Some Pretty Places I've Been Lately.

by Ellen in , ,


Or: SPPIBL

If there is a place I love to be in more than a museum, it's a church. Churches are fascinating to me; no two are the same, and they all come with their own built-in art. Whether it's a stained glass window, a custom made altar, original pews, or the architecture itself, all churches have character. Even if your church happens in a paint store or a house, and the only art you have in your church is what the kids make in Sunday School, it's still special and beautiful. No one builds a church and says, "I'm going to make this as ugly as possible." I mean, I don't think anyone who builds buildings says that, but I feel there is special consideration taken with churches. Whether the altar faces East or West, how long the aisle is, how many windows, what kinds of arches...all of it is very important. In the Episcopal tradition, every thing has meaning. From the color of the paint on the ceiling to the names engraved in the Baptismal font, each detail is planned out and there for a reason. I love going in Episcopal churches, because while I may not know the reasons for all the details, I know that something meaningful is behind it. Here are some of the spaces I've been in recently:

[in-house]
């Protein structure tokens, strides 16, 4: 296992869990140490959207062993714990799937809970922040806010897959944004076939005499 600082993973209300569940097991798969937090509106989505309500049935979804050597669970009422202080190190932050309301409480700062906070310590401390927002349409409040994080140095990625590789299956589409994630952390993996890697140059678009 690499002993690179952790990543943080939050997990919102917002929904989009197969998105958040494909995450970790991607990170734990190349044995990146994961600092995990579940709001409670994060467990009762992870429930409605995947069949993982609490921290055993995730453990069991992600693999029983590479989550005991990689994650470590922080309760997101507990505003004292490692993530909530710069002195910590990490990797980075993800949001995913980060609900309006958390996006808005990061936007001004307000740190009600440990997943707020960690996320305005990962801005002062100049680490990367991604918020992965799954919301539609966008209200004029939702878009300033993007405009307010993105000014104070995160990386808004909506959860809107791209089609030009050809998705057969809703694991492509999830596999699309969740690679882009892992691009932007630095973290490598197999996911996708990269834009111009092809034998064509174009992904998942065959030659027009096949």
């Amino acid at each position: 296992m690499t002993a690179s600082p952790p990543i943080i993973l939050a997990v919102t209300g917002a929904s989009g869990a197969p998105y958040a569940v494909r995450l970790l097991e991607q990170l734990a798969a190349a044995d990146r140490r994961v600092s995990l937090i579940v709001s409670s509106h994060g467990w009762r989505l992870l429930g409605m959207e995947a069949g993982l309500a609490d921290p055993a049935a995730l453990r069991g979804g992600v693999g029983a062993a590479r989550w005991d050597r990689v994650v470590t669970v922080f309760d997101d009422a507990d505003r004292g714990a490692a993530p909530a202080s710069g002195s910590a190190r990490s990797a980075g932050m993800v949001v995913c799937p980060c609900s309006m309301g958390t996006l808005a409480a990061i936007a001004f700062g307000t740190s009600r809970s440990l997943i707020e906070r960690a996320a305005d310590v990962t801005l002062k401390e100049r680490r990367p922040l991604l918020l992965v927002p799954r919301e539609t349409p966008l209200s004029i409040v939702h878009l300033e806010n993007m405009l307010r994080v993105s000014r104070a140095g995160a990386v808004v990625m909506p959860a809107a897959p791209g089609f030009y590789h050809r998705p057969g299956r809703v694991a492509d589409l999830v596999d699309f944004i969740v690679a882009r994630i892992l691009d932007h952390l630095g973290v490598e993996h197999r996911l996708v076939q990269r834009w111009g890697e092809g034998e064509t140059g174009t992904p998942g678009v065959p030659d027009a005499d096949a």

This is All Saints' Chapel in Sewanee...it's one of my favorite Episcopal churches, not only because it's BEAUTIFUL, but because there have been some really important moments that have happened in this space. We always visit it when we're at camp or Winterfest, and it's also really lovely at night. I love stepping into a place like this and immediately understanding it's sacred space. There is just something special about it:








This is the Chapel of Transfiguration at Kanuga. Obviously, I love this place. I spent a lot of time during the week not going in this chapel. I took pictures from the outside from all angles, heard music playing from inside, and I wanted to go in, I really did. It was the only building I didn't wander into on my own, and I didn't understand why until I actually went in. As soon as I sat down in the pew, I felt comfortable, like I belonged there, and I didn't leave until long after my group had left. I was sorry that I hadn't gone in there until the last day I was there. This chapel is drastically different from the one in Sewanee, yet I felt the same sacredness of the space. This place is beautiful!